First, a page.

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Geoff Lawton's "From Desert to Oasis in 4 Years!" now live  RSS feed

 
Jennifer Wadsworth
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See the FULL VERSION of this inspirational project. (you must sign in using your email address)

Here's the short version:

 
paul wheaton
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For the first half: Wow! This has to be the most serious example of permaculture ever!

And then I saw the drip irrigation. Damn. I see row crops. Damn again. Is that plastic mulch?

I feel better when Geoff says "where is the water for establishment?" I think it is fair that in such extreme conditions you need to get the materials built up to make your start. So you might baby the system for five years with the design that in five years all baby-ing will stop.

If nothing else, I think that this video does have some really profound elements!


 
Jennifer Wadsworth
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As a desert dweller myself, I can tell you that there are "extra measures" one has to take in these extreme climates to get things started. In the hot desert, our limiting factors are low water, extremely high evaporation, high temps for long, long periods, intense sunlight and poor soil conditions. Supplemental water helps fast track ecosystem repair and establishment of food forests. So, in some cases, does plastic as it is necessary to hold extremely valuable and limited water resources within a certain area so annual crops can be grown without waste.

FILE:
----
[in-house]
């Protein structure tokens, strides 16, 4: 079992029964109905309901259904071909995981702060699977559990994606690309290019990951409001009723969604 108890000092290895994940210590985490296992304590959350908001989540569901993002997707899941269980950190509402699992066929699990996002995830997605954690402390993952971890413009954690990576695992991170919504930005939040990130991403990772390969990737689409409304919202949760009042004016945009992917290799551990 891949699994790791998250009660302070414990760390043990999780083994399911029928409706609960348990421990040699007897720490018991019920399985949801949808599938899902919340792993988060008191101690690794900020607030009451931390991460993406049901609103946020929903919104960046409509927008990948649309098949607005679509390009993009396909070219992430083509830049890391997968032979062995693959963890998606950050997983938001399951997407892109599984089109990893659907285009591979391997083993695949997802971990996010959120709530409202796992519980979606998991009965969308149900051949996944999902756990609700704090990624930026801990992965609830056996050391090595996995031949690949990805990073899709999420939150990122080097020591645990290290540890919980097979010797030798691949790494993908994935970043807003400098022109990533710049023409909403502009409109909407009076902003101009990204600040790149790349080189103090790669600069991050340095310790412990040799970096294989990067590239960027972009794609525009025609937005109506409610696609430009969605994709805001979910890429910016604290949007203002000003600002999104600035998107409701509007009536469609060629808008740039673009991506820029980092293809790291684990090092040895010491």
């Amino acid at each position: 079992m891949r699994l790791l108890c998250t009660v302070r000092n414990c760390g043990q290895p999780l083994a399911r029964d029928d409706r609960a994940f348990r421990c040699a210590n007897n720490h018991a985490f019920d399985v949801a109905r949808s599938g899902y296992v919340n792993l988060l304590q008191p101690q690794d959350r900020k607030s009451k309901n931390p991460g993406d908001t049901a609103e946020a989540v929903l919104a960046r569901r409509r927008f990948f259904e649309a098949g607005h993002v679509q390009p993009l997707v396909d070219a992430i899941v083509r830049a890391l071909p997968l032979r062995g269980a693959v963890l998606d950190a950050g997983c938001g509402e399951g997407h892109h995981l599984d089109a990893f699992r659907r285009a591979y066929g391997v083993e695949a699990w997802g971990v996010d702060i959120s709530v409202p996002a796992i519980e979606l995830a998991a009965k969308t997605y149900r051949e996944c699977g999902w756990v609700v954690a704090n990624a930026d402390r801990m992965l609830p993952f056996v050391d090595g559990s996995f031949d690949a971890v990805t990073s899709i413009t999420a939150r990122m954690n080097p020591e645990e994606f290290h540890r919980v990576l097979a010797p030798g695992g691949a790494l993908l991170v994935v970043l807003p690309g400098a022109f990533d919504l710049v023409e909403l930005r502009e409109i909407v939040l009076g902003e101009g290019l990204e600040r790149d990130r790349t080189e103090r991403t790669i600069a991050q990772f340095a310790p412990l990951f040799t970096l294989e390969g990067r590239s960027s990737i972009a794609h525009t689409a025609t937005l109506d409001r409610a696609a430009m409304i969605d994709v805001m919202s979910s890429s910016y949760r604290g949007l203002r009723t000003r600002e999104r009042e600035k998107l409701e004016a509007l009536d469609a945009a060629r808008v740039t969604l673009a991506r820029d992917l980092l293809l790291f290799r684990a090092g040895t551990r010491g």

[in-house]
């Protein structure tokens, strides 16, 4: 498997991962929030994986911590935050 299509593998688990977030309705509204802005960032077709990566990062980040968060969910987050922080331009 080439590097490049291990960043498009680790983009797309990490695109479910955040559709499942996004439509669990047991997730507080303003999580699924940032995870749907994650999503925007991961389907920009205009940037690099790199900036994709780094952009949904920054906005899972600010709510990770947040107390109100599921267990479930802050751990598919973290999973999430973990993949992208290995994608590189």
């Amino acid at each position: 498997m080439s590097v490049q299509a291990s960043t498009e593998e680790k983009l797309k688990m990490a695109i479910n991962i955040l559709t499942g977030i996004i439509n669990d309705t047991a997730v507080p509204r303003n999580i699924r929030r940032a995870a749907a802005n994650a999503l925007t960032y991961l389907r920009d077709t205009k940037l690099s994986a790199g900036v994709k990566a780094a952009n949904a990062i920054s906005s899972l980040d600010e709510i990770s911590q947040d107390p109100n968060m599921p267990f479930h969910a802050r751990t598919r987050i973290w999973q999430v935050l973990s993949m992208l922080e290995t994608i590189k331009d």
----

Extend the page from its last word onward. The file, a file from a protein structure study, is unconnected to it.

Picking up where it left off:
I've had some discussions with Geoff about his arid projects because Phoenix needs/uses similar measures. The idea is that a perched aquifer will form in about 5-7 years while the ecosystem reestablishes. Note that this is a "worst case scenario" site - most sites can be rehydrated in 3-5 years or less using water harvesting techniques. Once the native legumes are established and there is soil building and water retention in the land, you can start to remove the irrigation and plastic. Also know that this is a far better use of resources than what they WERE doing.

This is one of the sites I hope to visit in Oct/Nov of this year to document while I'm in Jordan interning on Geoff's "Greening the Desert - the Sequel" site. Because of physical limitations, I'll be the "documenter" of that project and associated projects. I'm looking forward to digging into these sites in more detail!
 
Michael Cox